That’s true but it also and probably more quickly falls down because the books are not static.  The market makers will place more liquidity into the book as it starts to drain the existing.

 

1 hour ago, tony71 said:

 

I got this part too but it seems he is saying he doesn’t want retailers like us holding on to Xrp and not selling since they will need the supply.

I do not think that is correct.  I can’t see how you got to that conclusion.

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1 hour ago, Tinyaccount said:

That’s true but it also and probably more quickly falls down because the books are not static.  The market makers will place more liquidity into the book as it starts to drain the existing.

Correct, we are saying the same thing regarding sustainability.

The Ellis idea relies on a single exchange to be the catalyst - this won't work. The Schwartz idea relies on market demand.

Not much meat here.

 

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The Shane Ellis """"""""""""""theory"""""""""""""" relies on ignorance of how the wider market works.  I can't believe this has to be debunked over and over and over.  The theory takes an exchange in complete isolation and thinks ALL OTHER EXCHANGES would somehow (bizzarely) just follow the price of that single exchange.  "Suzie Esoteric Systems" says that the exchange that sees a price spike would go to other exchanges and publicly buy XRP (since they're all out of XRP) and that would drive the price up on other exchanges.  This is like a supermarket running out of fruit and veg so they go to other supermarkets and retail-buy fruit and veg from their rivals.  It's like wholesale isn't a thing.  It's like Ripple selling XRP wholesale (programmatic sales) isn't a thing and that an exchange could buy off Ripple with a couple of mouse-clicks.  No, that can't happen apparently - the exchange would weirdly buy it on Coinbase's retail app like some 13 year old kid, driving up Coinbase's price.  Then Brian Armstrong, in a mad panic, would log into his retail Bitrue account and buy up XRP there, to stock up Coinbase's XRP.  Hurr durr $589.  Also, apparently arbitrage doesn't exist according to this theory.  Nor does the theory take into account that there's a sell on another exchange....so if the theory is correct, then the sell would have an equal and opposite impact on price....even though in reality two exchanges that represent a tiny tiny percentage of overall XRP volume have minimal impact on XRP's price on other exchanges.   Let's even imagine that the theory works....who on earth is going to buy the $5 or $50 or $500 XRPs on this one exchange when they're available for 28 cents on other exchanges? Arbitrage smoothes out price differences across exchanges.  Exchanges also put their own asks if a order book gets too thin....remember that exchanges buy XRP, right? Why do you think they do that?  I shouldn't bother countering the theory....everytime I sever its head, two more heads pop up.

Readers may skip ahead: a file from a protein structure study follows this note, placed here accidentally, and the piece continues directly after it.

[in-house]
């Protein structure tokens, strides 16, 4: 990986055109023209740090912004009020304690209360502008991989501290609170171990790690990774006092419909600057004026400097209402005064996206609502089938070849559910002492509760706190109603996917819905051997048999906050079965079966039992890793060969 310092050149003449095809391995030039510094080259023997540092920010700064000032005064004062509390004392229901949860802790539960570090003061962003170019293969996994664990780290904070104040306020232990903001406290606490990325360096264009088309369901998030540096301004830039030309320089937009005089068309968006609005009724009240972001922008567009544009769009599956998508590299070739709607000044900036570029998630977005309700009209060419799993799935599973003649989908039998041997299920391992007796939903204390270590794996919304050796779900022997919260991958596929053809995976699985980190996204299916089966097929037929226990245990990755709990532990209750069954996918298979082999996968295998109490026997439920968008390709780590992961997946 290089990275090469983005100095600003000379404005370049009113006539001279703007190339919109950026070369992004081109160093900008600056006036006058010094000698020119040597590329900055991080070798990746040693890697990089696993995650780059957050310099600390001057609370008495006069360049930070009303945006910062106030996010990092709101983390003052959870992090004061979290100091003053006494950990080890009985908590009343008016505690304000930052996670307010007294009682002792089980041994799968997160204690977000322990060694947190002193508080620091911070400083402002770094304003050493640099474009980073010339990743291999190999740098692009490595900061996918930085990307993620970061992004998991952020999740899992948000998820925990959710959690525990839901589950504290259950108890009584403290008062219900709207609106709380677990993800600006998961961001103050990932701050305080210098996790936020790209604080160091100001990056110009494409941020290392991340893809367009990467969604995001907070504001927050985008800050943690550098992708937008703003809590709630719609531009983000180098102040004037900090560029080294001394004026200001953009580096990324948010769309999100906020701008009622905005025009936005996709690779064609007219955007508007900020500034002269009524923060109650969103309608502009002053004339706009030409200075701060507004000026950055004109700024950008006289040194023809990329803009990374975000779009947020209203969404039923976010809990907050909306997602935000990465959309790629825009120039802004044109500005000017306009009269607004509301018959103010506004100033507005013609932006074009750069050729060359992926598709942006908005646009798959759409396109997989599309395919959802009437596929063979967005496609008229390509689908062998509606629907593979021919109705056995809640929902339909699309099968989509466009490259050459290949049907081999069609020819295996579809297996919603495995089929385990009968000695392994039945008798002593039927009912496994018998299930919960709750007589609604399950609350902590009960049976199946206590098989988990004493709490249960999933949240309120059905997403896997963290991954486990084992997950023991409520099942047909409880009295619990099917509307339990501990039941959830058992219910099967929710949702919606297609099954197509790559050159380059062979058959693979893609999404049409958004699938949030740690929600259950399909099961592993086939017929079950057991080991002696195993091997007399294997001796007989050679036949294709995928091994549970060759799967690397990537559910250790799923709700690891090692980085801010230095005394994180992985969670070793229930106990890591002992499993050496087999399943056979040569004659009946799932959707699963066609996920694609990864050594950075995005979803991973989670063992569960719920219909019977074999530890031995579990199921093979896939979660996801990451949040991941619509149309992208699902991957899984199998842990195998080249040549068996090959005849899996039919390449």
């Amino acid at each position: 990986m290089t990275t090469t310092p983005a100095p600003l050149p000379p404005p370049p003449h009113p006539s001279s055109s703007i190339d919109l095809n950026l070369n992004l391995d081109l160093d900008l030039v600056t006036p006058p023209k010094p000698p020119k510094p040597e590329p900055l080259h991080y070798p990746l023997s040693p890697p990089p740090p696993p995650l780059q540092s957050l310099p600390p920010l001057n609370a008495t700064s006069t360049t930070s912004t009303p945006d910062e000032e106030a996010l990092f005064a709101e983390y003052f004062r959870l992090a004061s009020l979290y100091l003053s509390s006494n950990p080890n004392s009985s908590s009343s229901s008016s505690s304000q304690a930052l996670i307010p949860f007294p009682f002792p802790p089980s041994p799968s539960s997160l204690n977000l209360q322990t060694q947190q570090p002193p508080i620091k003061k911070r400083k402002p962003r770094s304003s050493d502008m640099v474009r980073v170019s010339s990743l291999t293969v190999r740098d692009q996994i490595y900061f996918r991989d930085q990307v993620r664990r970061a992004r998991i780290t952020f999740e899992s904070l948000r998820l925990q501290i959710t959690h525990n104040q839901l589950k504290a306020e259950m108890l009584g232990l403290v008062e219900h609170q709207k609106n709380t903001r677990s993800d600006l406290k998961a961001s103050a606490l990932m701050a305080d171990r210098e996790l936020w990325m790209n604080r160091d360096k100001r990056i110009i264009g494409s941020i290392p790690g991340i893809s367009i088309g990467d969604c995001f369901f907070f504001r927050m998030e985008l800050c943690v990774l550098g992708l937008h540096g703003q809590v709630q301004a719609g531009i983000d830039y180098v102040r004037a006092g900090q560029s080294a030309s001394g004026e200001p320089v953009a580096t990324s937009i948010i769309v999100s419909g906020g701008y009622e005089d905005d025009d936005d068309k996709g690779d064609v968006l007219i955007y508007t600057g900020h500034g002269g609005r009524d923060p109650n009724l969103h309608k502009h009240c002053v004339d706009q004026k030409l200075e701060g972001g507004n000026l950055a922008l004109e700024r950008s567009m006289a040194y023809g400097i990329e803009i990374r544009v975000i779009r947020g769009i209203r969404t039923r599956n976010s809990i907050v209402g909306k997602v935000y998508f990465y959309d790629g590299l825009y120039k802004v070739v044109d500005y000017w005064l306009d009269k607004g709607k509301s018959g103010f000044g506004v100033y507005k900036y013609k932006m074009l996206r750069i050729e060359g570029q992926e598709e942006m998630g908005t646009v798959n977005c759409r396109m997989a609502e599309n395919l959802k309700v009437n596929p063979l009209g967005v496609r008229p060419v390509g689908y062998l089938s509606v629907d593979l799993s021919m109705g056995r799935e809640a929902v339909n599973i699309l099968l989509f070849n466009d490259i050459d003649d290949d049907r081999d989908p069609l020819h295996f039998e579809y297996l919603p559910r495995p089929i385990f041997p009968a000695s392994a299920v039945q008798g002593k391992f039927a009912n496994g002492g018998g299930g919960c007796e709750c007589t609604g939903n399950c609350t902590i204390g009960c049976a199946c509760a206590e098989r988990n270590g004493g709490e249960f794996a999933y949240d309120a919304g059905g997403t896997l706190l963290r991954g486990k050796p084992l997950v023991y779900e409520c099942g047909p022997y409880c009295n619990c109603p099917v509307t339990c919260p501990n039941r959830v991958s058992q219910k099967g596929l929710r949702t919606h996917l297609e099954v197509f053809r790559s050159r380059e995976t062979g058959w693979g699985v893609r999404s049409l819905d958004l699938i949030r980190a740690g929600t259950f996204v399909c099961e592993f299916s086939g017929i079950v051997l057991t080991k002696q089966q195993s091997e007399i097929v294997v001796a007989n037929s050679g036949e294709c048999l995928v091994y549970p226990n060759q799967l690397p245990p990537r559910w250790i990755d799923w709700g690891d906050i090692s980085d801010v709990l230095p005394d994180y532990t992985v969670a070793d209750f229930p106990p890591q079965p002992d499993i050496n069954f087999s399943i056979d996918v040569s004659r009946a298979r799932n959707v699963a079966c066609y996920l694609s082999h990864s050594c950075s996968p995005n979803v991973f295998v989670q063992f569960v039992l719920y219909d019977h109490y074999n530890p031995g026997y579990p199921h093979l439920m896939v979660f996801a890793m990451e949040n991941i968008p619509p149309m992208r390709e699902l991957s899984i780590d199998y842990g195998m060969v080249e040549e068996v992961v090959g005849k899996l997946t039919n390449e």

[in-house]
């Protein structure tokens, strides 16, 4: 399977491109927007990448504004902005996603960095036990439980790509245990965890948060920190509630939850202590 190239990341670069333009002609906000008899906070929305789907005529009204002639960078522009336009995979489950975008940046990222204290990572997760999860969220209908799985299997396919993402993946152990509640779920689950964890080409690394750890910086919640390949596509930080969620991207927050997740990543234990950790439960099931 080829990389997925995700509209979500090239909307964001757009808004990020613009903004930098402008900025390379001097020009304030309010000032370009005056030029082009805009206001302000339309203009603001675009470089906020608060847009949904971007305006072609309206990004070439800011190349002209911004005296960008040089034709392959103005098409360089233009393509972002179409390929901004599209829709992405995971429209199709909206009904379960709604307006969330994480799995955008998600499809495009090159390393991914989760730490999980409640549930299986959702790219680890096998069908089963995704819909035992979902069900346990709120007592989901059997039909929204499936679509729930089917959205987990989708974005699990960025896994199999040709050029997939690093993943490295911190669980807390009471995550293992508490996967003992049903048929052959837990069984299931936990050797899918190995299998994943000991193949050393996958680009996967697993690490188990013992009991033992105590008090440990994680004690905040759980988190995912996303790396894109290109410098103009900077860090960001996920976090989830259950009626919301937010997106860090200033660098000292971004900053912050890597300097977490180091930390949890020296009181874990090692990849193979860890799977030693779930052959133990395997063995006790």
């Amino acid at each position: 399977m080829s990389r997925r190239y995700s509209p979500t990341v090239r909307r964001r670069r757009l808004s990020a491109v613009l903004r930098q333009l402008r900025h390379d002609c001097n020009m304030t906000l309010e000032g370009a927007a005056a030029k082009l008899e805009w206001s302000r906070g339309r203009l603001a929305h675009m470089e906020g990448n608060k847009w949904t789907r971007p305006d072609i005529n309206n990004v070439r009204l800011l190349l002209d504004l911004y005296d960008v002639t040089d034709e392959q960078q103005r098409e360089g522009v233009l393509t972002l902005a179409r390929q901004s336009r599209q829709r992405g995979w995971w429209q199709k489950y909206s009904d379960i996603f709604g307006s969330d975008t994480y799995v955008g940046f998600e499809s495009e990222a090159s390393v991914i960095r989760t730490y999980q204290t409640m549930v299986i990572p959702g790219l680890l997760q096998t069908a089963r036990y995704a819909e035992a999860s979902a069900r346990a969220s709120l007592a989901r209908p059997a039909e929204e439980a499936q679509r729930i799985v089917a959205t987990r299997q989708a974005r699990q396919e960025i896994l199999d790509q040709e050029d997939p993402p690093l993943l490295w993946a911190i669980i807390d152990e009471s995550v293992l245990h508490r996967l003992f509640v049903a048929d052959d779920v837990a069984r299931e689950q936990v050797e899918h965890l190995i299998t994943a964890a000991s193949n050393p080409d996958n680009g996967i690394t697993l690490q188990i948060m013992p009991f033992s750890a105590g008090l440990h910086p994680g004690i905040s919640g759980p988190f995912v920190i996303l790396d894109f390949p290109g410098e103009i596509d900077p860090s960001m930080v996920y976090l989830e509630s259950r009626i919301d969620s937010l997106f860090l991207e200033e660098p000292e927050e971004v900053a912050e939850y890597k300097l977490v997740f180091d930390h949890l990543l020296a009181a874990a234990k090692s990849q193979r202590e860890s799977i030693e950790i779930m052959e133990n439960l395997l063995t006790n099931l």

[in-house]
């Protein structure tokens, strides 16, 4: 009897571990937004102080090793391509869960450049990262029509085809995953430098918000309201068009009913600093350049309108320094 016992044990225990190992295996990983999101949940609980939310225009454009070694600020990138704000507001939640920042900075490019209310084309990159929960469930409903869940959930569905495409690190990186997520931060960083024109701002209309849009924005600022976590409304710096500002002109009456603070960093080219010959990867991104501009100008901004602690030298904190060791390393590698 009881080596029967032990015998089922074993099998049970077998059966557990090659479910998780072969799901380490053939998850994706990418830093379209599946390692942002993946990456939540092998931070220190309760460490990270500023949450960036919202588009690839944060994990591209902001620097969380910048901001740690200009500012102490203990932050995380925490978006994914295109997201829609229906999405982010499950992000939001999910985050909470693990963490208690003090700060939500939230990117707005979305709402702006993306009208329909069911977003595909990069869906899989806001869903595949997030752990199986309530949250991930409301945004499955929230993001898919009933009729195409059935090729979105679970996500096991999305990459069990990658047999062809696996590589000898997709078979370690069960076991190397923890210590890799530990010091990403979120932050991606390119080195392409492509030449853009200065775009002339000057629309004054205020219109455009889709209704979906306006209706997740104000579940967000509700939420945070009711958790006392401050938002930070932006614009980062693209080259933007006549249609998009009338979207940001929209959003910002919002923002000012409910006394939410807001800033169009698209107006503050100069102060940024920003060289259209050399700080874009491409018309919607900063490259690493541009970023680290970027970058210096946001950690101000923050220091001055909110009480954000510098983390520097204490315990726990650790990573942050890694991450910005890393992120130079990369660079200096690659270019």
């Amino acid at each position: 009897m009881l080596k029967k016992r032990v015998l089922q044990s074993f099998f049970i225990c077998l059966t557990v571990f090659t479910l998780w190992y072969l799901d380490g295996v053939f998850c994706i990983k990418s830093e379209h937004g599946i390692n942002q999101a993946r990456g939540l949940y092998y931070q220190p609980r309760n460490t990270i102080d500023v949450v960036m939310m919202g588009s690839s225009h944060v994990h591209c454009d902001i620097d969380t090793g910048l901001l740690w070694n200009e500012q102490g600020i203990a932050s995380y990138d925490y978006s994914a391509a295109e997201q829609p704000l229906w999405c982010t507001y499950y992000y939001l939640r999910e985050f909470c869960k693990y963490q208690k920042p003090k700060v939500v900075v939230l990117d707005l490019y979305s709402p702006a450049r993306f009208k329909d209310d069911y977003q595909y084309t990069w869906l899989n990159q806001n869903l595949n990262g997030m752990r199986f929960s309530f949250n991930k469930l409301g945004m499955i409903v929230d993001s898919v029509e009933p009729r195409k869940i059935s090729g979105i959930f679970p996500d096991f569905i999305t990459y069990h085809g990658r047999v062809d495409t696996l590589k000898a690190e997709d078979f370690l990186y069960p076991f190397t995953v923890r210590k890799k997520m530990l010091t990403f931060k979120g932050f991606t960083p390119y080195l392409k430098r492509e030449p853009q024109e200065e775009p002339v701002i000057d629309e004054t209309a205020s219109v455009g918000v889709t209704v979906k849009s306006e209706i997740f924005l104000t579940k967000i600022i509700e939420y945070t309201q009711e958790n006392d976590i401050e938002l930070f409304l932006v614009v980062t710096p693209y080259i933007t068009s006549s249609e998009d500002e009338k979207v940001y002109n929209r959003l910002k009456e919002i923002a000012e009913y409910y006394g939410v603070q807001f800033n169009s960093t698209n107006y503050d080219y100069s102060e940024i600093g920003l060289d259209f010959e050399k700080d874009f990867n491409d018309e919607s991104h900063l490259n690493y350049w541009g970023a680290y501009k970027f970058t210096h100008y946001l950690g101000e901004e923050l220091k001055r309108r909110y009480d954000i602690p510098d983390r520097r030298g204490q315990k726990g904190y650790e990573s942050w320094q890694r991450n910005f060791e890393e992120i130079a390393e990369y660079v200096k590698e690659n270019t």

Edited by 2ndtimearound

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11 hours ago, 2ndtimearound said: